Economy of Ecuador

Economy of Ecuador

Infobox Economy
country = Ecuador

width= 290px
currency = United States Dollar (USD)
year = calendar year
organs = WTO, Unasur, CAN
rank = 63
gdp = $98.28 billion (2007 est.)
growth = 1.8% (2007 est.)
per capita = $7,100 (2007 est.)
sectors = agriculture: 8.5%, industry: 26.4%, services: 65% (2006 est.)
inflation = 2.2% (2007 est.)
poverty =43% (2007 est.)
gini = 46 (high)
labor = 9.21 million (2006 est.)
occupations = agriculture: 10%, industry: 35%, services: 54% (2001)
unemployment = 9.8% (2007 est.)
industries = petroleum, food processing, textiles, wood products, chemicals
exports = $13.3 billion (2007 est.)
export-goods = petroleum, bananas, cut flowers, shrimp
export-partners = United States 53.6%, Peru 8.2%, Colombia 5.6%, Chile 4.4% (2006)
imports = $13 billion (2007 est.)
import-goods = vehicles, medicinal products, telecommunications equipment, electricity
import-partners = United States 23.1%, Colombia 13.3%, Brazil 7.3%, Panama 4% (2006)
revenue =
expenses =
debt = $17.56 billion (31 October 2007)
aid = $209.5 million (2005)
cianame = pe
spelling =
The economy of Ecuador is based mainly on exports of bananas, oil, shrimp, other primary agricultural products and money transfers from nearly a million Ecuadorian immigrants employed abroad. In 2002, oil accounted for about one-third of public sector revenue and 40% of export earnings. Ecuador is the world's largest exporter of bananas ($936.5 million in 2002) and a major exporter of shrimp ($251 million in 2002). Exports of nontraditional products such as flowers ($291 million in 2002) and canned fish ($333 million in 2002) have grown in recent years. Industry is largely oriented to servicing the domestic market.

Deteriorating economic performance in 1997-98 culminated in a severe economic and financial crisis in 1999. The crisis was precipitated by a number of external shocks, including the El Niño weather phenomenon in 1997, a sharp drop in global oil prices in 1997-98, and international emerging market instability in 1997-98. These factors highlighted the Government of Ecuador's unsustainable economic policy mix of large fiscal deficits and expansionary money policy and resulted in an 7.3% contraction of GDP, annual year-on-year inflation of 52.2%, and a 65% devaluation of the national currency in 1999.

On January 9, 2000, the administration of President Jamil Mahuad announced its intention to adopt the U.S. dollar as the official currency of Ecuador to address the ongoing economic crisis. Subsequent protest led to the removal of Mahuad from office and the elevation of Vice President Gustavo Noboa to the presidency.

The Noboa government confirmed its commitment to dollarize as the centerpiece of its economic recovery strategy, successfully completing the transition from sucres to dollars in 2001. Following the completion of a one-year stand-by program with the International Monetary Fund(IMF) in December 2001, Ecuador successfully negotiated a new $205 million stand-by agreement with the IMF in March 2003.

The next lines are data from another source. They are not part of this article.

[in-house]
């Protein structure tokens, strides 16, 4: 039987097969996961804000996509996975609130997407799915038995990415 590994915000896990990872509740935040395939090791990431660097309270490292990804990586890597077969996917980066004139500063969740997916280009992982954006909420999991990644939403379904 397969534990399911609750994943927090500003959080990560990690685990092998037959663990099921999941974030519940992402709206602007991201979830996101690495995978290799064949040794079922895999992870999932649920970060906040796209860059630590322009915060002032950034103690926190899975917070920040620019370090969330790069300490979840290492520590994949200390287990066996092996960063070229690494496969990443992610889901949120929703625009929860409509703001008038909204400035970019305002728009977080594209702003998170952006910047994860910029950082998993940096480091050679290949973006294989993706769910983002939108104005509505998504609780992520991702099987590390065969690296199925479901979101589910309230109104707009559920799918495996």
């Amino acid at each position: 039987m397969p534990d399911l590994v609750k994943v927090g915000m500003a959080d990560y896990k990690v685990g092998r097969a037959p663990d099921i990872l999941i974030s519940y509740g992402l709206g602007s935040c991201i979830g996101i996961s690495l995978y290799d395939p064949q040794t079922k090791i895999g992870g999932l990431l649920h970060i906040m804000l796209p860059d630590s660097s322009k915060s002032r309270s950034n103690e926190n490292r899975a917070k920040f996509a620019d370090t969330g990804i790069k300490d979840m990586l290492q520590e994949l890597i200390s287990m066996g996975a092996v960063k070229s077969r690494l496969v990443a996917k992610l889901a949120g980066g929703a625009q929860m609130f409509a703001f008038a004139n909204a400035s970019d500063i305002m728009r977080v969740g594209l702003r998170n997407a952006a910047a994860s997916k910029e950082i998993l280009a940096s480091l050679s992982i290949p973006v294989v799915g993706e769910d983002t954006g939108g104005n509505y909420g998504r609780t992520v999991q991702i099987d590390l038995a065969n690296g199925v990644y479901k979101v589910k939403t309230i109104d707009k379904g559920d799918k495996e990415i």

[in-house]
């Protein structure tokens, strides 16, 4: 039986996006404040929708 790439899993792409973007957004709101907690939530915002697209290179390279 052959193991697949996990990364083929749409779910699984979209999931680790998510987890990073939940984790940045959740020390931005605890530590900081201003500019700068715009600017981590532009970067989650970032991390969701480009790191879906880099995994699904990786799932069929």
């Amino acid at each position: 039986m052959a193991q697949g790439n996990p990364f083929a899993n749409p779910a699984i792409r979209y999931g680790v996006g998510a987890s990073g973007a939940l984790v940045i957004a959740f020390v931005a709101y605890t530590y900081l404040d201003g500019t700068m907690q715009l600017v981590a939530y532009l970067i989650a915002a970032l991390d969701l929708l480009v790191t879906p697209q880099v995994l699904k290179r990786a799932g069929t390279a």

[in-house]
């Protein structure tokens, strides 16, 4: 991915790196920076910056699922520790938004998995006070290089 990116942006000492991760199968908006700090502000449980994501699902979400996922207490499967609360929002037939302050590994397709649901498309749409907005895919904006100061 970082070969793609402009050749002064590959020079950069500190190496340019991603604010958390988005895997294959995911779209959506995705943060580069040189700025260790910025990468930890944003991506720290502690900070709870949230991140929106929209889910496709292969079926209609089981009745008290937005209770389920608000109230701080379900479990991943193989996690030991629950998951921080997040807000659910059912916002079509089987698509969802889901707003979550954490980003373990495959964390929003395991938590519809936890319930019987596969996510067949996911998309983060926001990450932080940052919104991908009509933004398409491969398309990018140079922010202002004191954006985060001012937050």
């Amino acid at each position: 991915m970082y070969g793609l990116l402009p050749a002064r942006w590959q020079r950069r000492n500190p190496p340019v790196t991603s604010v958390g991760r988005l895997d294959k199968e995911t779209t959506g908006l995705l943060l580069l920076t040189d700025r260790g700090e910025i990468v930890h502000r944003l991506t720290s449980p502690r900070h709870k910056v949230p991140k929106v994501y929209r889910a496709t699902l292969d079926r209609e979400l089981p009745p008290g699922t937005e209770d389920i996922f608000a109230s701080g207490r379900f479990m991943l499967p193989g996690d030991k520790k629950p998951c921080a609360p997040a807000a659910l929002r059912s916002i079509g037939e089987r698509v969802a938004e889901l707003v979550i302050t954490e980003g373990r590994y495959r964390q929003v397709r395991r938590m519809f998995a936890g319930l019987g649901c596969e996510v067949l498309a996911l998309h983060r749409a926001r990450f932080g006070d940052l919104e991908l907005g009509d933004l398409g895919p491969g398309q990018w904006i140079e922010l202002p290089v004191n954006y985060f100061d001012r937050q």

Buoyed by higher oil prices, the Ecuadorian economy experienced a modest recovery in 2000-01, with GDP rising 2.3% in 2000 and 5.4% in 2001. GDP growth leveled off to 3.3% in 2002. Although final figures are not yet available, it is expected to fall further, to about 1.7%, for 2003. But GDP growth is estimated to recover to over 4% in 2004, due largely to expanded oil exports. Inflation fell from an annual rate of 96.1% in 2000 to an annual rate of 22.4% in 2001; although final figures are not yet available, it is expected to drop below 7% for 2003. Despite recent gains, 40% of the population lives below the poverty line, more than double the rate of 5 years ago.

The completion of the second Transandean Oil Pipeline (OCP in Spanish) in 2003 will enable Ecuador to expand oil exports. The OCP will double Ecuador’s oil transport capacity, but Ecuador will need to attract additional foreign investment to realize the full economic potential of the added capacity.

Diversity and Sustainability

Ecuadorians often describe the country as a series of "micro-environments" and economic-cultural regions that are reflected in the country's cultural and geographic diversity of coastal fishing and trade (with Guayaquil as a port), highland Quichua speaking peoples (with Quito as a center, and the Amazon or jungle region, with several indigenous populations continually facing intrusions by "colonos" (colonists) seeking to use land for farming including palm oil, or for oil and resource exploitation. Various studies have noted the threats to the country's cultures and the continuing growth in population that has contributed to poverty and are a reflection of unsustainable development. Migration of more than 500,000 Ecuadorians following crisis in 1999 also highlights the population growth and inability of the resource base to sustain it, as well as the lack of appropriate economic planning in the country to fit historical traditions or the resource base.

Political tensions with neighboring countries like Peru over mining and other resources to support the growing population, and struggles between the growing urban mestizo population and indigenous peoples over land and resources have underlined the political struggles in recent years. Though foreign-driven economic approaches have mostly focused on exports and on resource exploitation and development rather than on sustainable economic development and stability within the regions and the micro-environments, some economic teams, such as one led by David Lempert, have sought to focus on sustainability.

ee also

* Ecuador
* Economy of South America


*- [ Ecuador]
* David Lempert, Kim McCarty and Craig Mitchell, "A Model Development Plan: New Strategies, New Alternatives," Westport, CT: Praeger Greenwood Press, 1995, 1998.

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